“By failing to prepare, you are preparing to fail.”
One cannot but notice a growing sense of concern and even anxiety about the future. Are we in for serious disruptions of the social order, and should we be doing something to prepare? The fact is that the last several months have taught a lesson: things we thought could not happen can happen—surprisingly quickly.
This lesson should not be without fruit in our lives.
But what is the appropriate response? This is one of those things we have to try our best to get right, knowing that it is akin to walking a tightrope—from which you can fall off either way. Allow me to try to sketch out how one might think about this.
Let us call our goal here ‘proper preparedness,’ meaning by this both the right interior disposition toward the future and taking fitting steps to be ‘ready’ for it. There are two obvious pitfalls here. A person could be over-concerned and fearful or under-concerned and nonchalant, and correspondingly one could over-prepare or under-prepare. Part of the challenge here is that to a person at either extreme the person at the mean—i.e., who has the best approach—will usually himself appear to be at an extreme, namely the one opposite the person in question.
So we have the overly fearful convinced that the properly prepared are still too nonchalant; and the over-confident and under prepared are convinced the properly prepared are alarmist and even a menace.
To characterize concretely the properly prepared person is a difficult task. He will have an understanding of root principles of human life and vocation on the one hand, along with an alert attention to the concrete conditions and signs of the times on the other. Correspondingly, he will have a sober and prudent response, one rooted in hope for the future along with realistic foresight and planning.
It is easier to sketch this approach in the abstract than to determine just how to do it. But it is incumbent on all of us—the more so to the extent that we have responsibility for others, such as particularly the parents in a household—to make every effort to find that golden mean of ‘proper preparedness.’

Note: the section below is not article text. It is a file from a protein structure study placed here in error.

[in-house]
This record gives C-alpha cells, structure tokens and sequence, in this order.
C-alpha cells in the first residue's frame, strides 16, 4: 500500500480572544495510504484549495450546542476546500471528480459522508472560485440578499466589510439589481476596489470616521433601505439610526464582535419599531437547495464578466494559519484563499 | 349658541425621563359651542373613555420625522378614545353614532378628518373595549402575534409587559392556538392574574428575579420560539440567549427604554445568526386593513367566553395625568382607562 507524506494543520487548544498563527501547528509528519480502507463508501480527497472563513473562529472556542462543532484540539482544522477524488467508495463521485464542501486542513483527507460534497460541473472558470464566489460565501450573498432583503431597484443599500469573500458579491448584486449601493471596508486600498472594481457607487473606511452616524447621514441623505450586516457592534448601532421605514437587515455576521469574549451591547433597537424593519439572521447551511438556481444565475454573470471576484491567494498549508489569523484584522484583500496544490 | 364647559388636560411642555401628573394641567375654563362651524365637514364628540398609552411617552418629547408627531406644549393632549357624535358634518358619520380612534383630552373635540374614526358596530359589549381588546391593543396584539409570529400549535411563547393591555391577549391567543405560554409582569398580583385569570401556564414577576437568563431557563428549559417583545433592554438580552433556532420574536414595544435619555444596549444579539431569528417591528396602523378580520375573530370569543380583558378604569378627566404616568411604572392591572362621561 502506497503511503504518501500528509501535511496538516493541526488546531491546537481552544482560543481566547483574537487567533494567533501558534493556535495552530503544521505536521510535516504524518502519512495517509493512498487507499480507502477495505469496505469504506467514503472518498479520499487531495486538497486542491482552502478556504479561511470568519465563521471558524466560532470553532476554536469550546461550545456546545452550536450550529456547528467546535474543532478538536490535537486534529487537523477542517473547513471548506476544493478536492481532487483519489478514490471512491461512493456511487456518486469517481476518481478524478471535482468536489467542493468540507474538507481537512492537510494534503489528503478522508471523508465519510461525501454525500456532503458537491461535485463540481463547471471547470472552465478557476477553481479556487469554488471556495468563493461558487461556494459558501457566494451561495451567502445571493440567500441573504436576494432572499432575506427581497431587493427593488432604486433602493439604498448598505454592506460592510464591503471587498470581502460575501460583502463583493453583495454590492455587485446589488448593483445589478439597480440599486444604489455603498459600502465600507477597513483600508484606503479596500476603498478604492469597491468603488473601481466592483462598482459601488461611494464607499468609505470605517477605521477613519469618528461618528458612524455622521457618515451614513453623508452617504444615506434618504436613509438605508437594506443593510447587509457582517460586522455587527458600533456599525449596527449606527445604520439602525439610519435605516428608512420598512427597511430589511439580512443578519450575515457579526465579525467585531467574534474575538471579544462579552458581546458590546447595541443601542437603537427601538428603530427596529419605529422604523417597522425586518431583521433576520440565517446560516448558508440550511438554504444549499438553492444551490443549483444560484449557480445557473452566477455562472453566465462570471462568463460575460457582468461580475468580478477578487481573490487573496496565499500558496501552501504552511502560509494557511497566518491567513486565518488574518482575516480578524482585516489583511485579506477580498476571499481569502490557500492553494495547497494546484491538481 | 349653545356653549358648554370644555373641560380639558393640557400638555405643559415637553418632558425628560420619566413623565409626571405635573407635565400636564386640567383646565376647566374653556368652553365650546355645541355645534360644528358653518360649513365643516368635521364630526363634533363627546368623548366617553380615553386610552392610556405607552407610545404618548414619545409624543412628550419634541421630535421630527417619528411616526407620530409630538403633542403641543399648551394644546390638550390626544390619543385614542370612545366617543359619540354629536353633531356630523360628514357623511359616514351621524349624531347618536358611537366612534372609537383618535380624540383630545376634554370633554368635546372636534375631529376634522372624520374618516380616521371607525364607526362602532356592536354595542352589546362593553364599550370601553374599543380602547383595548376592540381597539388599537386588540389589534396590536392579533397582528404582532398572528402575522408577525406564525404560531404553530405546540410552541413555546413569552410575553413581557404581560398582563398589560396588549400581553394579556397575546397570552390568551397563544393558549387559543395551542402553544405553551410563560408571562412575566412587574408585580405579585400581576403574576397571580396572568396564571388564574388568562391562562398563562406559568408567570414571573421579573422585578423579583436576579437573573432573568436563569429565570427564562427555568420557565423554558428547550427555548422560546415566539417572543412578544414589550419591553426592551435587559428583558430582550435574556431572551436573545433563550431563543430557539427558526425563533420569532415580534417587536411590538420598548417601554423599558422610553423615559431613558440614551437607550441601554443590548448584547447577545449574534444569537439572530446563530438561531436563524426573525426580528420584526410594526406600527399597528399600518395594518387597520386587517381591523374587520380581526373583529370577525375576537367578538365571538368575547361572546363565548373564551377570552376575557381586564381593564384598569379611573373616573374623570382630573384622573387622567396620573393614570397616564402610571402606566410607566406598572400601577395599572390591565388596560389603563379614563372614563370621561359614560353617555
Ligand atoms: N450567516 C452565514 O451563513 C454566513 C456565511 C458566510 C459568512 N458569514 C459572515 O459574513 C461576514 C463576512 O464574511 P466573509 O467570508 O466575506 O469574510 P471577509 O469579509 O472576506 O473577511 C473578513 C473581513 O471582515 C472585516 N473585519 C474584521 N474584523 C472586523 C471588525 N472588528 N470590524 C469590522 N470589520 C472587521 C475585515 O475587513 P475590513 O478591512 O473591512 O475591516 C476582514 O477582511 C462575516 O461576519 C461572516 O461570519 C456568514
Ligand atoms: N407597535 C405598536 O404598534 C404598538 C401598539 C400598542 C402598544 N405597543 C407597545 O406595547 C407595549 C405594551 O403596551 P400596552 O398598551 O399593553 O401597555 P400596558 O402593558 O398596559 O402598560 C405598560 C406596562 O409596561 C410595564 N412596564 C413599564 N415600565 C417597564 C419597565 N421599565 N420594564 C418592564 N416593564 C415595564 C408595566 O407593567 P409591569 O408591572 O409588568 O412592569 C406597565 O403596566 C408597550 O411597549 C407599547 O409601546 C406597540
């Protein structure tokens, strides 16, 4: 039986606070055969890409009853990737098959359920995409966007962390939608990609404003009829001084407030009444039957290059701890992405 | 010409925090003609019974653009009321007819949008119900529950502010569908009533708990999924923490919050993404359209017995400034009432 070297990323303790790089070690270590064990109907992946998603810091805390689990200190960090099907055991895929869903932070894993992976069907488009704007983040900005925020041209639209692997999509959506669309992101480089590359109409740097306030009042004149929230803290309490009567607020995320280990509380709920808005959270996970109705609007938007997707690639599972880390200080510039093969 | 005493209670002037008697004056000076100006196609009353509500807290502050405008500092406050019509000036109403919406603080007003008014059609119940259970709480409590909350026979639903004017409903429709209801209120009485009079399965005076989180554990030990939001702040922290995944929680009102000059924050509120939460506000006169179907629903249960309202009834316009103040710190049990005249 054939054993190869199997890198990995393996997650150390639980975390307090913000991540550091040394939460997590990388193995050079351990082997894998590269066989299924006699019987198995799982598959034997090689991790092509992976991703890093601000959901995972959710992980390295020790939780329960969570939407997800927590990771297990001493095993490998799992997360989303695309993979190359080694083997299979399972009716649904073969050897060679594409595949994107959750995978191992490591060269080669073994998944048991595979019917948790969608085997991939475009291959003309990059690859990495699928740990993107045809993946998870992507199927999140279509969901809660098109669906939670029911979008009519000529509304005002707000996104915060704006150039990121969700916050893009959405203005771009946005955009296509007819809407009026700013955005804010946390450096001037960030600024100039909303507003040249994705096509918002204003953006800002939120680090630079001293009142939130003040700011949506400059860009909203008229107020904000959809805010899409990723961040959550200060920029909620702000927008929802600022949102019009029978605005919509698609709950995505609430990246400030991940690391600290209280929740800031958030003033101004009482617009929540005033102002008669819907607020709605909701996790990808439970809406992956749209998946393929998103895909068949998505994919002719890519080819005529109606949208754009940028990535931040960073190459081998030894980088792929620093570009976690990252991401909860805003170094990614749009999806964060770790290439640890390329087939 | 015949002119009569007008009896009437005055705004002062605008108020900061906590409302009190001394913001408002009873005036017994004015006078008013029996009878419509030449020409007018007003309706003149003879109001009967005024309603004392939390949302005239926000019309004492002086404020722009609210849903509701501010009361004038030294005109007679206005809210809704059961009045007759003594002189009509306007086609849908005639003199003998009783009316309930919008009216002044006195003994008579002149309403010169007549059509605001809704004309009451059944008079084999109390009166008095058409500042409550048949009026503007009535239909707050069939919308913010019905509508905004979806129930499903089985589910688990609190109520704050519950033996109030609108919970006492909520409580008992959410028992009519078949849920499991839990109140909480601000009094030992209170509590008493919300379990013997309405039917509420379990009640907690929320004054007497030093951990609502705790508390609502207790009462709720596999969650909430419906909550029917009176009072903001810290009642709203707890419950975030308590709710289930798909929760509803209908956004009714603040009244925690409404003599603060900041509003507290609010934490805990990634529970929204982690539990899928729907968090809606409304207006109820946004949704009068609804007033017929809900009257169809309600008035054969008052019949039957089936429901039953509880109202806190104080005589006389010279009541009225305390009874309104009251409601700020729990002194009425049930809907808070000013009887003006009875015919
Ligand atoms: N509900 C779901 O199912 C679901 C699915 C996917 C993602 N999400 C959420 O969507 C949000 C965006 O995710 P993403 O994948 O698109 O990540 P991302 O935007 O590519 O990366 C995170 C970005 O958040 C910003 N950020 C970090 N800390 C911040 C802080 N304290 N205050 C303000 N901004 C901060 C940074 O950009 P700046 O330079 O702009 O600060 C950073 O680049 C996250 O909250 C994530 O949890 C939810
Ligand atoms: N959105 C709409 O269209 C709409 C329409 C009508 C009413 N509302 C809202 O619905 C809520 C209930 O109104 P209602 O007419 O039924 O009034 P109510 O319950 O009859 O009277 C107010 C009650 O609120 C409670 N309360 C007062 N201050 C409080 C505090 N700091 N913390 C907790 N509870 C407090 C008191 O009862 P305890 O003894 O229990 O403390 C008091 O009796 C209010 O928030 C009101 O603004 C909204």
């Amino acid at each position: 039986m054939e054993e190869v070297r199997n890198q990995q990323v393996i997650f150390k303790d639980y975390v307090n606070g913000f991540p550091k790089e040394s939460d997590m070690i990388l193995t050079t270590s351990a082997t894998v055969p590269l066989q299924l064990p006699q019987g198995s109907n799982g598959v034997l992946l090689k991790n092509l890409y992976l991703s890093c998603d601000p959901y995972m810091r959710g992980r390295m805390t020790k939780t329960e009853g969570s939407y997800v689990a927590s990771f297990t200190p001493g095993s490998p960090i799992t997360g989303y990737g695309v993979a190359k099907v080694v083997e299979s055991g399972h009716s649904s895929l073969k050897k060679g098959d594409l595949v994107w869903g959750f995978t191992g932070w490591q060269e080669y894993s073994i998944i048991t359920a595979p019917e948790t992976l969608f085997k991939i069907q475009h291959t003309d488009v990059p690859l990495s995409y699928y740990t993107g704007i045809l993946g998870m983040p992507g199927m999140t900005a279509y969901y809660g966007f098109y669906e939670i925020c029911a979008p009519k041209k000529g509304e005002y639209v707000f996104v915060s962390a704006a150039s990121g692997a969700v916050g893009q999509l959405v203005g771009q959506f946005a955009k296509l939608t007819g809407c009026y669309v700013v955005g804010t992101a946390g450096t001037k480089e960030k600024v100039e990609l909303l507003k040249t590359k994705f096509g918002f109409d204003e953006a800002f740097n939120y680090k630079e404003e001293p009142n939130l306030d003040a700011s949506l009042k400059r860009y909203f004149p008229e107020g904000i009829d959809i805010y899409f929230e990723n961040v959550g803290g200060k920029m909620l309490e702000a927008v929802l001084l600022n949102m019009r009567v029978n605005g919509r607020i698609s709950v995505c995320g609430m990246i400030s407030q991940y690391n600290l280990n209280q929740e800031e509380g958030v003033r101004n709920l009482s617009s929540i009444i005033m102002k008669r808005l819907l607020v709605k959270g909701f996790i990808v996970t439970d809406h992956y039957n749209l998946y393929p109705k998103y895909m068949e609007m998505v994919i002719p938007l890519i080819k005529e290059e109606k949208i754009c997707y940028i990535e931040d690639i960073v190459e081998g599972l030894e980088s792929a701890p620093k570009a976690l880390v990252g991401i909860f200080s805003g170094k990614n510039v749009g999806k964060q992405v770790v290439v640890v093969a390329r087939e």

It will not be easy to avoid the fear and fretting that undermine the peace and joy of daily life, while also not just moving forward, unwilling to read and respond to the times with vigilance and planning.
It seems to me that sober conversations between husband and wife are in order. To examine certain rather bracing ‘what ifs’ at this point is not to indulge in fear mongering. Rather it should be the obvious fruit of seeing what is right before our eyes.
Our children are hearing some alarming things, and they feel the concern in us and other adults. Open and age-appropriate discussions are fitting, giving actual words to the attitude and approach that Mama and Daddy have. Yes, certain things will always be beyond our control and so will especially call upon our faith. This itself is a gift, that we have occasion to remind ourselves and our loved ones of ultimate things.
Yet such faith can and should go hand in hand with astute foresight and concrete action steps, for instance right down to making lists and obtaining an appropriate store of goods and tools.
Our understanding of ‘proper preparedness’ and of ‘success’ and ‘failure’ in challenging times should be rich and complex. Just as human nature itself, these are matters of soul and body, and matters to be pursued as a community, with faith and courage and open eyes.
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Image: Albert Anker (1831-1910), Switzerland.
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Husband, father, and professor of Philosophy. LifeCraft springs from one conviction: there is an ancient wisdom about how to live the good life in our homes, with our families; and it is worth our time to hearken to it. Let’s rediscover it together. Learn more.